Myrna Loy: The Only Good Girl in Hollywood

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Overview


From the beginning, Myrna Loy’s screen image conjured mystery, a sense of something withheld. “Who is she?” was a question posed in the first fan magazine article published about her in 1925. This first ever biography of the wry and sophisticated actress best known for her role as Nora Charles, wife to dapper detective William Powell in The Thin Man, offers an unprecedented picture of her life and an extraordinary movie career that spanned six decades. Opening with Loy’s rough-and-tumble upbringing in Montana, ...
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Myrna Loy: The Only Good Girl in Hollywood

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Overview


From the beginning, Myrna Loy’s screen image conjured mystery, a sense of something withheld. “Who is she?” was a question posed in the first fan magazine article published about her in 1925. This first ever biography of the wry and sophisticated actress best known for her role as Nora Charles, wife to dapper detective William Powell in The Thin Man, offers an unprecedented picture of her life and an extraordinary movie career that spanned six decades. Opening with Loy’s rough-and-tumble upbringing in Montana, the book takes us to Los Angeles in the 1920s, where Loy’s striking looks caught the eye of Valentino, through the silent and early sound era to her films of the thirties, when Loy became a top box office draw, and to her robust post–World War II career. Throughout, Emily W. Leider illuminates the actress’s friendships with luminaries such as Cary Grant, Clark Gable, and Joan Crawford and her collaborations with the likes of John Barrymore, David O. Selznick, Sam Goldwyn, and William Wyler, among many others. This highly engaging biography offers a fascinating slice of studio era history and gives us the first full picture of a very private woman who has often been overlooked despite her tremendous star power.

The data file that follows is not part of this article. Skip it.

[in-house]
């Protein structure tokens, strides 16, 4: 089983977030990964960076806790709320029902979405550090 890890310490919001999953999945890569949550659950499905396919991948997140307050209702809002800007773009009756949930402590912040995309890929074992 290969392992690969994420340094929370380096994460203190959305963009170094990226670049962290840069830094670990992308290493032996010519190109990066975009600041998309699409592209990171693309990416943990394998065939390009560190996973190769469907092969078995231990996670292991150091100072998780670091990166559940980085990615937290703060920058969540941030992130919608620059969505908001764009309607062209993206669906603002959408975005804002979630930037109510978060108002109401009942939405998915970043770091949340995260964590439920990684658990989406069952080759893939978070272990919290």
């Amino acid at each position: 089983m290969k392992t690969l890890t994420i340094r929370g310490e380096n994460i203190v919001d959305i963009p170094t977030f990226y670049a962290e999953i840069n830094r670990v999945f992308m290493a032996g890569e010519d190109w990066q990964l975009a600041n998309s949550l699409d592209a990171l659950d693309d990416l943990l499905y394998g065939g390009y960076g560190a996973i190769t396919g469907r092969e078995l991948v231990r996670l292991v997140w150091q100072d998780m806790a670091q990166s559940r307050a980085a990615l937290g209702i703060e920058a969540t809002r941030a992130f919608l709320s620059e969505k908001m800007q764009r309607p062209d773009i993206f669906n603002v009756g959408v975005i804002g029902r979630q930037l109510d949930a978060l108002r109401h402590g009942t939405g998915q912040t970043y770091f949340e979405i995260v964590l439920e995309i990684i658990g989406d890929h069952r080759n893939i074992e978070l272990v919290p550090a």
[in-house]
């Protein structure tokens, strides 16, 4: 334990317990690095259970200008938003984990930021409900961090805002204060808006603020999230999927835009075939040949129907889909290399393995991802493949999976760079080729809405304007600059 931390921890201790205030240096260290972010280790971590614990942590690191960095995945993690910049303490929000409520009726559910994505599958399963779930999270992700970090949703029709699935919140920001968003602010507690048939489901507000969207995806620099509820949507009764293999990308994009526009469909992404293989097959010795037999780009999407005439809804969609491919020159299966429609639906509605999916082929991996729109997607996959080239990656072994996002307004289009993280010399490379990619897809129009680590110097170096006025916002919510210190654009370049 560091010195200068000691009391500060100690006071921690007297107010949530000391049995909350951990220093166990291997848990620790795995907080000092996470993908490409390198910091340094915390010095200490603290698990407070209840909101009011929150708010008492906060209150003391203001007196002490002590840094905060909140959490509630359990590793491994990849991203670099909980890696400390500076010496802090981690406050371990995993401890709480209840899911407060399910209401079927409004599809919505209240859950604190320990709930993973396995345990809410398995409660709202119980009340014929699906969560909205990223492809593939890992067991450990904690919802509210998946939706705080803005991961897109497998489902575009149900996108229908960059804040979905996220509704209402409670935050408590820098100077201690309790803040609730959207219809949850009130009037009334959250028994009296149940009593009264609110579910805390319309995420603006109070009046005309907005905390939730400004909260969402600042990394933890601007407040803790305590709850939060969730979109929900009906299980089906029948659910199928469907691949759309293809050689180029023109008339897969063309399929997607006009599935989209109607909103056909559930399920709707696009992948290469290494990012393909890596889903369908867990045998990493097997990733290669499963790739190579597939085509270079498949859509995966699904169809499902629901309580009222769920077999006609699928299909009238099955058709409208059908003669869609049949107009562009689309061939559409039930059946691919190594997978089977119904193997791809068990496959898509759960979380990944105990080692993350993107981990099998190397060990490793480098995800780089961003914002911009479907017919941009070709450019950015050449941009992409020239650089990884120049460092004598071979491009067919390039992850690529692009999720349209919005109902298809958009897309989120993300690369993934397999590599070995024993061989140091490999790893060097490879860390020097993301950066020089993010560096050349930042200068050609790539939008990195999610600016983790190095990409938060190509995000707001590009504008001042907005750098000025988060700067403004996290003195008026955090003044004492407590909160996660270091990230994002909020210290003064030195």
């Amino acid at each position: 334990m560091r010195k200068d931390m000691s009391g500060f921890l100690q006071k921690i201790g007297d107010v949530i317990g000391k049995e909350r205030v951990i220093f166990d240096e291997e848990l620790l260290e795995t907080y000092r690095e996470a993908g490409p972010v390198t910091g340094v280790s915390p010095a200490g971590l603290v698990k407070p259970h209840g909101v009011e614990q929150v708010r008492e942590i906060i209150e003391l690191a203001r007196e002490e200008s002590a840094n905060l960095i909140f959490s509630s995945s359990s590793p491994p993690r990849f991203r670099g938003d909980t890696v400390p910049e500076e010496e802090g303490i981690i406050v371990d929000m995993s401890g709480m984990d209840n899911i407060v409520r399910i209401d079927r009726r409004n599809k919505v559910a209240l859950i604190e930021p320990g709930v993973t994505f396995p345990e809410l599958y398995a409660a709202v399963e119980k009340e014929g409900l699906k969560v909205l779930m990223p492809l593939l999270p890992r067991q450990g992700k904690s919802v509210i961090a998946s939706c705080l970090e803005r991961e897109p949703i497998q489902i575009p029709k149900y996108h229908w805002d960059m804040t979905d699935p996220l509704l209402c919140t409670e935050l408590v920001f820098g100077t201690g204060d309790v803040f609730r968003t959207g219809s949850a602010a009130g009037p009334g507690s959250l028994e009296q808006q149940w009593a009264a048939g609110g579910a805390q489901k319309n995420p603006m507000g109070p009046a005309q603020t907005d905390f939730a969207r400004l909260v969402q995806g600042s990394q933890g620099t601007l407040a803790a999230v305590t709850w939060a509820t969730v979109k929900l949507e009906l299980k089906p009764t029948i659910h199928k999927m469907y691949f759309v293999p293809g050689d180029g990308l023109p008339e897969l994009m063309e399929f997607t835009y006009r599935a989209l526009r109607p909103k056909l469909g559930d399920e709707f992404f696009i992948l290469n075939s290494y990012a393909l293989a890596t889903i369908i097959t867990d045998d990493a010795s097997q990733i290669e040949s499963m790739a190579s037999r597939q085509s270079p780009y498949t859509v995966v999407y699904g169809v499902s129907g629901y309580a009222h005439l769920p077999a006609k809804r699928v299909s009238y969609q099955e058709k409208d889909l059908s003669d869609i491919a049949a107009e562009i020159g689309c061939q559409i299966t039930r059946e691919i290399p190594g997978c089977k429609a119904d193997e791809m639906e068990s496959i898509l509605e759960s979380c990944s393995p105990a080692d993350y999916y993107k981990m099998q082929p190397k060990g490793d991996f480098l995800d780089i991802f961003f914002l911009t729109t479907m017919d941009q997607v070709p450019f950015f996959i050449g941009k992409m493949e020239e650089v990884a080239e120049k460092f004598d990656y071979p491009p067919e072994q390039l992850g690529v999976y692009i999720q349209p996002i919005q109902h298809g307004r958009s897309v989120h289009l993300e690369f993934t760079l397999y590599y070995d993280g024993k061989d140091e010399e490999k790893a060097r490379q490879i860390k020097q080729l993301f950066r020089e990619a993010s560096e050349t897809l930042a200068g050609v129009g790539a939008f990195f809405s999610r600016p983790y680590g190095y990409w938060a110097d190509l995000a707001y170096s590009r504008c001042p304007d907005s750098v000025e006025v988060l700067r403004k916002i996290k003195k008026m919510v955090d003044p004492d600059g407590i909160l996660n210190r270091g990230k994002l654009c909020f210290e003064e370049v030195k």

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Editorial Reviews

Publishers Weekly
In this well-researched and comprehensive biography, Leider (Dark Lover) shows Loy as an accomplished actress (The Perfect Wife; The Thin Man; and The Best Years of Our Lives) and a humanitarian. Loy was discovered by Rudolph Valentino, and her striking looks initially cast her in exotic roles, playing the daughter of Fu Manchu, a Mexican spitfire, and a gypsy seductress; but once MGM teamed her with William Powell, her comedic ease and style sense made her a box office hit. Leider studies Loy’s work and examines the development of the studio system, offering insight into the careers of co-stars Powell, Clark Gable, Jean Harlow, and Montgomery Clift. Proud of her work with the Red Cross, the United Nations mission, and UNESCO, she championed artists as ambassadors of peace. Leider’s portrait nicely details Myrna Loy as not only a movie star but also an ardent activist. (Oct.)
Choice - C. Rollyson

“A top-notch biography of a great performer. . . . Highly recommended.”
Washington Post - Dennis Drabelle

“A crisp, smart biography.”
Wall Street Journal - Alexandra Mullen